Ferris Bueller’s Day Off - revisited
Can We Show The Kids?
A new series in which we return to films of the past to see how well they've aged. When that childhood favourite crops up in the Netflix recommendations, how embarrassed and befuddled are we going to feel when we make the rest of the family watch it?
Smug spoiled bourgeois brat Ferris Bueller decides to intervene in the life of his friend, depressed spoiled middle-class mope Cameron, skipping school in the company of Ferris’ girlfriend Sloane to take him on a day of low-stakes middlebrow larks in Chicago: ‘borrowing’ Cameron’s father’s midlife-crisis sports car, joining a parade, going to a <gasp> art gallery (will this belief-defying japery never end?). All this while being ineptly pursued by pompous accident-prone headteacher Rooney.
Gratuitous nudity/unsettlingly underdressed underaged cast member
The film mentions Sloane’s nudity without actually showing it.
Tart with a heart
There’s a cheerful kiss-o-gram ‘nurse’ with some rhyming single entendres.
Slapstick humiliation of the school principal as he tries to sneak into the Bueller house.
Nothing overt, but there are barely any Black characters either.
Minor heroic BAME character
A kindly Black nurse is taken in by the pretence that Sloane’s grandmother is dead and helps Sloane to escape from school.
There are even fewer gay people than Black people in ’80s Chicago. I can’t tell if the snooty maître d’ in the upscale restaurant they visit is supposed to be coded as gay, cod-European, a member of the B-52’s or all three. Jonathan Schmock does a lot with it, anyway.
Not as bad as most John Hughes films. As Ferris’ sister, Jennifer Grey’s character is a fairly one-note bitch, but Grey invests her with more than the script does.
Fail. Pretty much any conversation any female character has is about the eponymous Bueller.
“Life moves pretty fast. If you don’t stop and look around once in a while, you could miss it.”
Disappointing afterlife of the stars
Matthew Broderick and Jennifer Grey were in a car accident in Northern Ireland, apparently caused by Broderick, in which two women died. Ben Stein (the economics teacher) is a particularly unattractive kind of American conservative. Jeffrey Jones (Rooney the principal) plead no contest to ‘using a minor for prohibitive acts’ (hiring a teenage boy to post for pornographic photographs) and was ordered to register as a sex offender.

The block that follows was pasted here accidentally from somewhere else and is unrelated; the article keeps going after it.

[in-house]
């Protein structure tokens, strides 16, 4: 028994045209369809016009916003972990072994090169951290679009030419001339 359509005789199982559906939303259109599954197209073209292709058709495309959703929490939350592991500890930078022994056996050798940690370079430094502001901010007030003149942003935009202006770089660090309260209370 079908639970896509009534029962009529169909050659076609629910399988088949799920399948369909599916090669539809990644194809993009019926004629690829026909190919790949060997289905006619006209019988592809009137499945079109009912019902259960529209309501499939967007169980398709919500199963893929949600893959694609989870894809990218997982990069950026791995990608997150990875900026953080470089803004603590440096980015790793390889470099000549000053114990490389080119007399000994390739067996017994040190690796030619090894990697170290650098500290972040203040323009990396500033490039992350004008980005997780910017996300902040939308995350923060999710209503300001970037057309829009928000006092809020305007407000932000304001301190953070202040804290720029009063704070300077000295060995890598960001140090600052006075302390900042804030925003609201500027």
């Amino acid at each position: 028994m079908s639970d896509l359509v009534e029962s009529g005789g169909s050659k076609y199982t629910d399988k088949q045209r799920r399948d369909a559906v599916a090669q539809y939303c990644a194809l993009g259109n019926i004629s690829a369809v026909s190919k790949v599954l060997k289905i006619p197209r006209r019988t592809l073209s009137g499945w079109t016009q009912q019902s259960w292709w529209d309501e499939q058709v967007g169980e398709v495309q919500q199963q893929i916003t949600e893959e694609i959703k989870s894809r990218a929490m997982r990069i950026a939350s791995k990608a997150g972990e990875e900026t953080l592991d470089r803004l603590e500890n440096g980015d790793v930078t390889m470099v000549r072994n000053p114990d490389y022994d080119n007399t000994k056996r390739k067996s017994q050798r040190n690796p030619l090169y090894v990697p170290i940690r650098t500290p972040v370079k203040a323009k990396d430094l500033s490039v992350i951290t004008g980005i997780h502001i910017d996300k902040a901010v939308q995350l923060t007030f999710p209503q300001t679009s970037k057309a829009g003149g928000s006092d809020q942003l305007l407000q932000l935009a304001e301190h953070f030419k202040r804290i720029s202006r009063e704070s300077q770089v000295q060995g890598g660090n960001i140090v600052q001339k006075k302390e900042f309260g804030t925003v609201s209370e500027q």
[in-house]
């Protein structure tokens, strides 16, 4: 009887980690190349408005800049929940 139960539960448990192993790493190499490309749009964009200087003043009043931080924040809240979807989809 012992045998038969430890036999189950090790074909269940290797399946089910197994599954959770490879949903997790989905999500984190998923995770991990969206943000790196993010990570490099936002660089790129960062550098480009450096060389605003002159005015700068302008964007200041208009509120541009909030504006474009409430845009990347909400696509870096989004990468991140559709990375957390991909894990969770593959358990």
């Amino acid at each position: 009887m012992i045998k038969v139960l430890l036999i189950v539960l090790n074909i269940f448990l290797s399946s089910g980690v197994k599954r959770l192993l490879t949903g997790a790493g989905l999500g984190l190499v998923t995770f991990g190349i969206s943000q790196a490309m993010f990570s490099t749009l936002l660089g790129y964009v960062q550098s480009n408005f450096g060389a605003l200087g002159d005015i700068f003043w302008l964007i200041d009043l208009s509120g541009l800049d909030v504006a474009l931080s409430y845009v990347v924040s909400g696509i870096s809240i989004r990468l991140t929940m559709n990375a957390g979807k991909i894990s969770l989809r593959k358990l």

Still worth it?
It’s notable that in a film that’s ostensibly about Cameron and his issues with his family, it’s his friend Ferris who gets his name in the title. You can see why Cameron might be depressed, being saddled with such an insufferable, self-satisfied prick on a daily basis.
But what larks! Hughes did a little run of exactly this kind of lightweight teen film, with just enough angst to appear weighty and just enough sass to appear rebellious. Ferris Bueller’s Day Off is probably the most fun and kinetic of them all, and consequently the most fondly remembered. Of course, like the others, it is not really either weighty or rebellious. It is a good-natured, unthreatening suburban movie for good-natured, unthreatening suburban kids.
For us Limeys, it had the added plus of being set in a Chicago suburb - unthinkably glamorous to a British kid in the ’80s. Imagine being able to get a hamburger whenever you wanted! Yellow school buses! Kiss-o-grams! What a beautiful morning in America. This is Reagan’s America, of course: all indulgent consumption and consequence-free self-regard, and Hughes is the poet laureate for this victory of the middlebrow middle-class over the studied posing of the upstart punks and ageing art-house set. Of course, it’s affectless and shallow: it’s supposed to be. This is the ’80s, after all.
AND you get Seurat, Swiss pop geniuses Yello and one-time Sonic Youth drummer Richard Edson. Oooooh yeah!
Next week: Snooker loopy, and, indeed, nuts are we